California education officials have appealed the U.S. Department of Education’s decision to reject the state’s request to begin phasing in tests this spring based on new science standards, rather than administer current tests based on standards in place since 1998.
In a letter sent Tuesday to federal education leaders, State Superintendent of Public Instruction Tom Torlakson and State Board of Education President Michael Kirst wrote that they are seeking an administrative hearing in Washington, D.C., to make their case before Ann Whalen, a senior adviser to U.S. Secretary of Education John King Jr.
Existing federal education law requires that the U.S. Department of Education hold a hearing by Dec. 29, but Torlakson and Kirst requested that the hearing be postponed until after the Jan. 2 holiday to allow state education staff time to prepare for the hearing.
“Given the upcoming holiday season, we believe that conducting a hearing prior to this date (Dec. 29) will be burdensome for both parties,” Torlakson and Kirst wrote.
“We hope to honor our respective staffs’ family obligations, and recognize the difficulty and expense of booking last-minute travel during the holiday season,” they wrote. “This suggestion does not represent a waiver of our right to a hearing; instead, it indicates our willingness to waive the statutory time limit within which that hearing should be conducted.”
The U.S. Department of Education did not immediately respond to a request for comment.
The battle between California and federal officials over science testing has unfolded during the past several months.
California’s first salvo began in June, when it sought a federal waiver from administering the paper-and-pencil, multiple-choice California Standards Test that has been used in the state since 1998. That test, based on older science standards, was last given to 5th–, 8th- and 10th-graders in the spring of 2016.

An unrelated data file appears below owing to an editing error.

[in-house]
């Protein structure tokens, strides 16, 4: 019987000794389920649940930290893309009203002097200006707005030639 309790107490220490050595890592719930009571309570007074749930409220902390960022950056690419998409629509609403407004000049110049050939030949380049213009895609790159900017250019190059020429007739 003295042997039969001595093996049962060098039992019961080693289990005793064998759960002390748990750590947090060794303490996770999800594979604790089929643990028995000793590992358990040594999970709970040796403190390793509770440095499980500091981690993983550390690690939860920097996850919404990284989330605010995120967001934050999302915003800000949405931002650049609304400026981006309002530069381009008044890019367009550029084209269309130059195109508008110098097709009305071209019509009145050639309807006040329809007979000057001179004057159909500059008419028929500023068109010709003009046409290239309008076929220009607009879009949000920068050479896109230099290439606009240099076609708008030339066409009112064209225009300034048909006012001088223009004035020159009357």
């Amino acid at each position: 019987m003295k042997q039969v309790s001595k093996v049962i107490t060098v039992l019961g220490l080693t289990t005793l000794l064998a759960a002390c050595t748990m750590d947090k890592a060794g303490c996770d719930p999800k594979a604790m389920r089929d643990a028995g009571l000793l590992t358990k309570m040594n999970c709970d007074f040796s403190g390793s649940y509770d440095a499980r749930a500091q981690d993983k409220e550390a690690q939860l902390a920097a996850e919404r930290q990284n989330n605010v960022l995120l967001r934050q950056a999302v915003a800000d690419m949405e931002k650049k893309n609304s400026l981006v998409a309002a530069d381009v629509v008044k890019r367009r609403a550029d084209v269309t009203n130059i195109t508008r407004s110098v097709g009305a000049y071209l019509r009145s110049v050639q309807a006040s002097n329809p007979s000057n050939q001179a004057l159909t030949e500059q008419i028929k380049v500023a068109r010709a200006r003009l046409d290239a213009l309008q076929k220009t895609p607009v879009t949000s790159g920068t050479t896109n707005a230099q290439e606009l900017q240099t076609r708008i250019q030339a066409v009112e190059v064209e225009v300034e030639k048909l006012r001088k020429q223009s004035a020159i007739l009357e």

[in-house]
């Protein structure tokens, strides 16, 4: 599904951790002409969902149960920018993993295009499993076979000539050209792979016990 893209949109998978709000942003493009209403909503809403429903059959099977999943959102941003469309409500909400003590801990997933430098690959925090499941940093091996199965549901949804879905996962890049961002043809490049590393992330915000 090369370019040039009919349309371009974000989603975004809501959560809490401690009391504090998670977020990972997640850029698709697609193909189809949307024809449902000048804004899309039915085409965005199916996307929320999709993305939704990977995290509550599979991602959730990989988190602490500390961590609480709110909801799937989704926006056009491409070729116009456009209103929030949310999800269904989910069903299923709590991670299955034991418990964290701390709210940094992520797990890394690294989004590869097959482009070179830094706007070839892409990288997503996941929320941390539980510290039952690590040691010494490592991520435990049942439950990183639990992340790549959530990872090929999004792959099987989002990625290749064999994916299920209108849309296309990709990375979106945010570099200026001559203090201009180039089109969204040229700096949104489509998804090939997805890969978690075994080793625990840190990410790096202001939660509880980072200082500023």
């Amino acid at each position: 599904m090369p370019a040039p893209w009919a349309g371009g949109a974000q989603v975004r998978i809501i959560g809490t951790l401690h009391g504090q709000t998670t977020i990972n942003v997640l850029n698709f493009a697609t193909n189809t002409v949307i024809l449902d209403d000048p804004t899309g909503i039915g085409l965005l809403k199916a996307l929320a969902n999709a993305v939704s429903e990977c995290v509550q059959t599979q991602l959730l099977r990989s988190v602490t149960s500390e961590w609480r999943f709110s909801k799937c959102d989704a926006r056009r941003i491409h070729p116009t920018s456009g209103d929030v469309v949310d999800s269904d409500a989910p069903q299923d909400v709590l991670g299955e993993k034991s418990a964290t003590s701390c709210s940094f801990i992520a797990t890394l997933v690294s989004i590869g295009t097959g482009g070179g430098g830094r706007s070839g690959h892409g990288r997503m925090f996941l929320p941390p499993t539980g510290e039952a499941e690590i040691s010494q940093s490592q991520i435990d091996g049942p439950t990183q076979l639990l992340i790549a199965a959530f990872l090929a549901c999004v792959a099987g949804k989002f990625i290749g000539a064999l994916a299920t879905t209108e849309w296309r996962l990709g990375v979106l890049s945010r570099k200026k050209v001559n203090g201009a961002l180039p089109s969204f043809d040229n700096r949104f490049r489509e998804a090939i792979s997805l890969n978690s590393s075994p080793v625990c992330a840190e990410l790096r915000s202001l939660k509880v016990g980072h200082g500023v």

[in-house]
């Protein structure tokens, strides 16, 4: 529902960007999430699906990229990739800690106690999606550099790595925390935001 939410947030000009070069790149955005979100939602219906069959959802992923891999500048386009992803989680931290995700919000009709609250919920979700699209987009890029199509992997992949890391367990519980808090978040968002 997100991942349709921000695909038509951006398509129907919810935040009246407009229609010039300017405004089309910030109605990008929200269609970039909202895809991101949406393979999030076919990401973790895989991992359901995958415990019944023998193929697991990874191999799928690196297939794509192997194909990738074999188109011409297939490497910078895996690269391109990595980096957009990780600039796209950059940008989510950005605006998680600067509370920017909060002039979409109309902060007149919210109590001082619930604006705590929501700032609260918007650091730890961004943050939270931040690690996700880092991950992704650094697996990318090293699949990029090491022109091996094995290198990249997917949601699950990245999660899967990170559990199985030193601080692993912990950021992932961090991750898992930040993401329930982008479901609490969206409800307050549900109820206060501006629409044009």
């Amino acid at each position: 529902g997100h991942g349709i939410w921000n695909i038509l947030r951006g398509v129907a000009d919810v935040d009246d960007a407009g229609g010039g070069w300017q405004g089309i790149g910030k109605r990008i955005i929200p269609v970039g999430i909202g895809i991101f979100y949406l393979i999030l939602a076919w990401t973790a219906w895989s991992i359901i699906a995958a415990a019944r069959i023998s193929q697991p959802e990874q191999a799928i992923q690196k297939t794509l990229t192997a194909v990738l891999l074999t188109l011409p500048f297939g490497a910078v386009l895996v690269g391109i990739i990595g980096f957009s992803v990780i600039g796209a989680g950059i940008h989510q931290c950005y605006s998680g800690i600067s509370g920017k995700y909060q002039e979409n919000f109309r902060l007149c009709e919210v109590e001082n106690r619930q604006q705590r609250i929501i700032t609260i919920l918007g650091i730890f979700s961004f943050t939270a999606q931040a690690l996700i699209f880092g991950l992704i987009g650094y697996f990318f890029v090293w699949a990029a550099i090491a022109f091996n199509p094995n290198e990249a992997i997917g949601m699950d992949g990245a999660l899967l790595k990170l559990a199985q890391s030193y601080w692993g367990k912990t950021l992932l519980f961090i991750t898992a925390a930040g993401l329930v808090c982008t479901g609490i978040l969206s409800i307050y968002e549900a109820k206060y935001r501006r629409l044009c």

“We are moving full speed ahead. We are not changing our plans with the pilot tests,” said Peter Tira, a spokesman with the California Department of Education.
The state wants permission to administer a pilot version of a new online science test this spring, based on the Next Generation Science Standards adopted by California in 2013. A longer field test of the pilot would be administered the following spring.
The U.S. Department of Education, however, rejected California’s waiver request in September, saying the state had not demonstrated that piloting the new tests would advance student achievement or do a better job of reporting on how well students were doing in science. The state rejected that argument and filed yet another appeal.
In a Dec. 13 letter, Whalen responded to the appeal, stating that California must continue to administer the old tests. She wrote that the pilot tests would not “measure the full depth and breadth of the state’s academic content in science.”
The No Child Left Behind law, which is still in place during the current school year, and its replacement, the Every Student Succeeds Act, require states to administer science tests to 5th- and 8th-graders and once in high school.
Whalen maintained that these laws require local school districts to publish the results of those tests. If they aren’t published – or even administered for that matter – then the state wouldn’t have any way of knowing how to improve student achievement, or provide transparency in reporting results to parents and the public, she wrote.
The federal government has not stated what penalties California might face if it does not move forward with the old California Standards Tests this spring.
“There’s been no discussion of penalties,” said Peter Tira, a spokesman with the California Department of Education.
Tira said Wednesday his department still plans to move forward with administering the new pilot test, regardless of what federal officials say.
“We are moving full speed ahead. We are not changing our plans with the pilot tests,” Tira said.
This isn’t the first time that California and federal officials have clashed over testing issues.
In 2014, the U.S. Department of Education threatened to withhold California’s federal Title I funding for low-income children when the state planned to phase in testing based on the Common Core standards in English and math without the federal government’s approval. Federal officials eventually granted the state a waiver from existing federal education laws so it could administer a Smarter Balanced field test based on Common Core standards instead of the previous standardized tests.
The Title I funds for the fiscal year ending Sept. 30, 2017, total nearly $1.8 billion, but state officials said the U.S. Department of Education has not said anything about penalizing California with funding cuts or penalties.
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